PIL can't be used as "weapon" against financial decisions: RBI

06 Mar 2017 | Written by NewsBytes Desk; Edited by Supriya
PILs: Boon or bane in India?

Urging the Delhi HC to dismiss a PIL challenging levies on credit/debit card transactions, the RBI submitted that PILS cannot be used as a "weapon" against financial decisions.

"Decisions are taken by the RBI in exercise of its administrative/statutory powers. Challenge to the same… cannot fall within the parameters of PIL," it argued.

The PIL had sought the court's intervention in the matter.

In context: PILs: Boon or bane in India?

IntroductionPublic Interest Litigation

Term 'Public Interest Litigation' is not defined but under Indian law it is understood as litigation initiated for the protection of public interest.

Until late 1970s, only an aggrieved party could approach courts for justice but a person not personally affected couldn't do so as proxy or on behalf of another.

However radical changes were initiated by the Supreme Court post the Emergency.

First PIL filed in 1979

In 1979, a PIL was filed by an advocate based on news reports on pitiful condition of prisons and undertrial prisoners in Bihar. Proceedings under Hussainara Khatoon v. State of Bihar led to release of more than 40,000 undertrial prisoners.
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Legal sanctity of PIL

What TranspiredLegal sanctity of PIL

In 1981, Justice PN Bhagwati articulated concept of PIL in S.P. Gupta v. Union of India.

It was held that a 'class of people' who've suffered a legal wrong/injury or whose rights have been violated but are unable to approach the court for relief, "any member of public or social action group acting bonafide" may approach court on their behalf to seek legal remedy.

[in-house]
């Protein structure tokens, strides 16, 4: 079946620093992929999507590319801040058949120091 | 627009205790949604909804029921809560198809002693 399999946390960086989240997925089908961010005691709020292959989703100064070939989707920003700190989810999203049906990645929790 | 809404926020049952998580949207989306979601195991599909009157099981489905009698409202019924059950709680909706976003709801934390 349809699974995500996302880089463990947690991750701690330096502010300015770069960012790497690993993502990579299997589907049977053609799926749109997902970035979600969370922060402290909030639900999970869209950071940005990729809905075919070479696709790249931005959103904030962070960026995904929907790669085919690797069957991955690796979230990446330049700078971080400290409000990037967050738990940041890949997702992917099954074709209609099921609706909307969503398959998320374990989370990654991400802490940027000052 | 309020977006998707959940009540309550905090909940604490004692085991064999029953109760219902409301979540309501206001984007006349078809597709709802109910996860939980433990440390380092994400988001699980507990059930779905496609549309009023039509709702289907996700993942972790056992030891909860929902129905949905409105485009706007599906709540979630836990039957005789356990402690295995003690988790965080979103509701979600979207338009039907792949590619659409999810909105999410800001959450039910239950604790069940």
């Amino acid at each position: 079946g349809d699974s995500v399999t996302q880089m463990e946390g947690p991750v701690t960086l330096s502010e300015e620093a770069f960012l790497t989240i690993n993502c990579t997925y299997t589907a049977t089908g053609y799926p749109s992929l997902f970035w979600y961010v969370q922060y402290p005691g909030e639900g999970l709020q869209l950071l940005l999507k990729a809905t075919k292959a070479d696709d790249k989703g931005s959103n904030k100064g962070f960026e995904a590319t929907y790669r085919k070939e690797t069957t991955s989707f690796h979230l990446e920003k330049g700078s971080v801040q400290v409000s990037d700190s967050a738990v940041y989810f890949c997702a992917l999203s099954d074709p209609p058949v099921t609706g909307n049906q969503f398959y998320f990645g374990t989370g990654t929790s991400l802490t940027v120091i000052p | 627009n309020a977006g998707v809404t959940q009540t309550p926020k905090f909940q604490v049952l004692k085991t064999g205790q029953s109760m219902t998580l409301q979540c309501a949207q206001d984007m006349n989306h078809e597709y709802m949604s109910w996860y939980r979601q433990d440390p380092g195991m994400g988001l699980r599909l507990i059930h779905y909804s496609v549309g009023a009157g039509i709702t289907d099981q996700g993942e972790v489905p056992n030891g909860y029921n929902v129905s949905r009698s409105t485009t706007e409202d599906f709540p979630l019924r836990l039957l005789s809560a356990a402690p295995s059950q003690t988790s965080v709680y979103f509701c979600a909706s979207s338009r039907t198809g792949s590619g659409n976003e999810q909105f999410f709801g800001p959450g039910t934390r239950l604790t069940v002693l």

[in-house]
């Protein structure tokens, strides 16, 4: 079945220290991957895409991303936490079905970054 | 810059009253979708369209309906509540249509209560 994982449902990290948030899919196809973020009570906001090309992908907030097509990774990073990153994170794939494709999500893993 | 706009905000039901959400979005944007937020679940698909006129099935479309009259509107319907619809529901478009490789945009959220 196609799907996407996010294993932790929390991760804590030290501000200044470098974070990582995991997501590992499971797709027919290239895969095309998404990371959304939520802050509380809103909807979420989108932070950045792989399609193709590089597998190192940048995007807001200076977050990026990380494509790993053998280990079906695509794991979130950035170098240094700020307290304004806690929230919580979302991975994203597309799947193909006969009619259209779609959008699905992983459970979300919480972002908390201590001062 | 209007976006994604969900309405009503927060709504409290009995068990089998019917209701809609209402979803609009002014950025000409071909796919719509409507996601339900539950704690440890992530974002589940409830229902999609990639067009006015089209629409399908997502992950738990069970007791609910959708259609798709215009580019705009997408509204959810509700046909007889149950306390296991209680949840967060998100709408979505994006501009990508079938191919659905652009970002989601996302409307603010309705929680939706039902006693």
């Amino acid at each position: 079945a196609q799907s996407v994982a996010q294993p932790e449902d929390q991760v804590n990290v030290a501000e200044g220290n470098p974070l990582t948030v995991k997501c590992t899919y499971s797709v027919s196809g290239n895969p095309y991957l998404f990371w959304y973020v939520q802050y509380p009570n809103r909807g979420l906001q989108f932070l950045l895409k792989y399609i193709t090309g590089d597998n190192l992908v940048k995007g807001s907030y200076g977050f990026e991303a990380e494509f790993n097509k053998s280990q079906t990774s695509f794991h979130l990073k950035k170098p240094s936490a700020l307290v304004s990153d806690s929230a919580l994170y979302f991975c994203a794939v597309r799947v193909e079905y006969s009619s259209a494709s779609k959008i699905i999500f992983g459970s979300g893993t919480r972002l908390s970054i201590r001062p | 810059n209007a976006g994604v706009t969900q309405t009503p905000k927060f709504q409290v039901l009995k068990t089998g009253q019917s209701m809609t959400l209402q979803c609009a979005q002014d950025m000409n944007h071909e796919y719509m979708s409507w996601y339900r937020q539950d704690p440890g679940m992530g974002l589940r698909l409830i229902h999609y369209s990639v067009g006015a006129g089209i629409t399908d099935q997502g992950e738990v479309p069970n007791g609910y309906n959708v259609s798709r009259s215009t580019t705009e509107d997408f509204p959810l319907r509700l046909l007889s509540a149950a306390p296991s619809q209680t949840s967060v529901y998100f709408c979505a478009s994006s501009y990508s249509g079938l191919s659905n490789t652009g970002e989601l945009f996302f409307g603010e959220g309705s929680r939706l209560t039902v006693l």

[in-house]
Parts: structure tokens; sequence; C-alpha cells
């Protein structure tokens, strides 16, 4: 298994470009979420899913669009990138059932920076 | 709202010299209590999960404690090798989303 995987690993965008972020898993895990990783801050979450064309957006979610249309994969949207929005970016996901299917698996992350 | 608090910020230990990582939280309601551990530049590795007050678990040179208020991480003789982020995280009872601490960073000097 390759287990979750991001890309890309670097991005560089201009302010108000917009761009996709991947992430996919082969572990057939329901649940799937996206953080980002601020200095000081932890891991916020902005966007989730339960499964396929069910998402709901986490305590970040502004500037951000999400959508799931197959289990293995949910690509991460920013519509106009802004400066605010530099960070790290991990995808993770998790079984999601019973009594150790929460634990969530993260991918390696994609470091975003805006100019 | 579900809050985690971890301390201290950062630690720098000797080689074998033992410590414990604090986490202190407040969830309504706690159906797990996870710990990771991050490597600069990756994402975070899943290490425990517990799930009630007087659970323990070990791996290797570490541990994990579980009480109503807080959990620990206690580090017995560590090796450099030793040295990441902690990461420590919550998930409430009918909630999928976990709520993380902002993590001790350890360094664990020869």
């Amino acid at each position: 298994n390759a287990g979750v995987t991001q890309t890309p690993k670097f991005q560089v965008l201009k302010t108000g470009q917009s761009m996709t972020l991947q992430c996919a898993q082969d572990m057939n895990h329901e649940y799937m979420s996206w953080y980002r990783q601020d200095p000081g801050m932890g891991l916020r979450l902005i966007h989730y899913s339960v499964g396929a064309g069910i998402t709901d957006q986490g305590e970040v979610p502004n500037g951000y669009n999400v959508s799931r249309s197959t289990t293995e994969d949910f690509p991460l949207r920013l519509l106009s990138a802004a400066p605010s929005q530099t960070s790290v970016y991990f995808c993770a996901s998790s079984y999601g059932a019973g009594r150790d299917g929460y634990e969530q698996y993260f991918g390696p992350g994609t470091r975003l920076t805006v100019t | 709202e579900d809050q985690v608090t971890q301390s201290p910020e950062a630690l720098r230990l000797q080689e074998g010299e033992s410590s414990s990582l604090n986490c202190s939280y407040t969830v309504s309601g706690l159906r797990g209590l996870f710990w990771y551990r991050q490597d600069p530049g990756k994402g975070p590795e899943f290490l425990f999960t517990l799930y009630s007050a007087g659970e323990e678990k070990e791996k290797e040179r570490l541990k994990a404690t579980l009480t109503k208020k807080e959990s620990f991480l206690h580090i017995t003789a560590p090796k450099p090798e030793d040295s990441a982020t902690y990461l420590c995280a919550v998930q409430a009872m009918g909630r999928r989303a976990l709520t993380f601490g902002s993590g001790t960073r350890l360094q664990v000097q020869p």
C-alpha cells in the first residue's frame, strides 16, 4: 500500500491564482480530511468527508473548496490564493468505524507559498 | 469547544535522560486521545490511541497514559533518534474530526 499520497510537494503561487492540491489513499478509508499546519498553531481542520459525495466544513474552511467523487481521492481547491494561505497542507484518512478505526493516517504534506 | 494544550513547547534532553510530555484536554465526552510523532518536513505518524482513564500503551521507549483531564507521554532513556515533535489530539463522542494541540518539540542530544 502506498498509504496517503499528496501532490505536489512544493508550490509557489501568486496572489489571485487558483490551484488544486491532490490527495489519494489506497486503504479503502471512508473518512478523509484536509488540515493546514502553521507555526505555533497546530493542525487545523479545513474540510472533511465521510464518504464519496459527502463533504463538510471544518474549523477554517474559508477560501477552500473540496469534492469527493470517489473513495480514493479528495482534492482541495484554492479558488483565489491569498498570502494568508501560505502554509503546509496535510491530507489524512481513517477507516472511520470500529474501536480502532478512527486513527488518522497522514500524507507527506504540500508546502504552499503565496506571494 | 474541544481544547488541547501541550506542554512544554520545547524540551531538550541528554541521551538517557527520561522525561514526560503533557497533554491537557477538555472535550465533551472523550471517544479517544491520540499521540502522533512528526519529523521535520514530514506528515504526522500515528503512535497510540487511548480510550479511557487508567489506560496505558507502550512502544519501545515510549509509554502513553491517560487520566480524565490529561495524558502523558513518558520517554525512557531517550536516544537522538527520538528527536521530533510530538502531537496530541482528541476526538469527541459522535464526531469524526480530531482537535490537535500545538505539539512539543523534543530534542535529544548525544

Milestones in PIL revolutionPILs create judicial history

PILs paved the way for reform on pertinent issues.

In 1983, courts delivered a historic judgement on issue of custodial violence against women in prisons.

In 1996, PIL by MC Mehta resulted in stringent regulations against refineries in Mathura polluting air near Taj Mahal.

In 1998, a PIL filed by environmentalists resulted in the CNG verdict forcing vehicles in the capital to switch fuel.

Abuse of PILs

PILs brought about massive transformation: vigilant citizens had access to an inexpensive legal remedy and could directly approach HC or SC by paying a nominal court fee. However, soon this legal remedy began to be abused for personal/political gains.

WhyCourts caution against abuse of PILs

In 2003 courts observed that increasingly PILs were abused as many were filed with "oblique motives".

Court then laid down strict guidelines: the Supreme Court sanctioned levying "exemplary costs" as a deterrent and instructed High Courts to be more selective while accepting PILs.

Despite guidelines, "frivolous" PILs continued: in recent months and years, courts have frequently fined petitioners for wasting valuable time of judges.

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06 Mar 2017PIL can't be used as "weapon" against financial decisions: RBI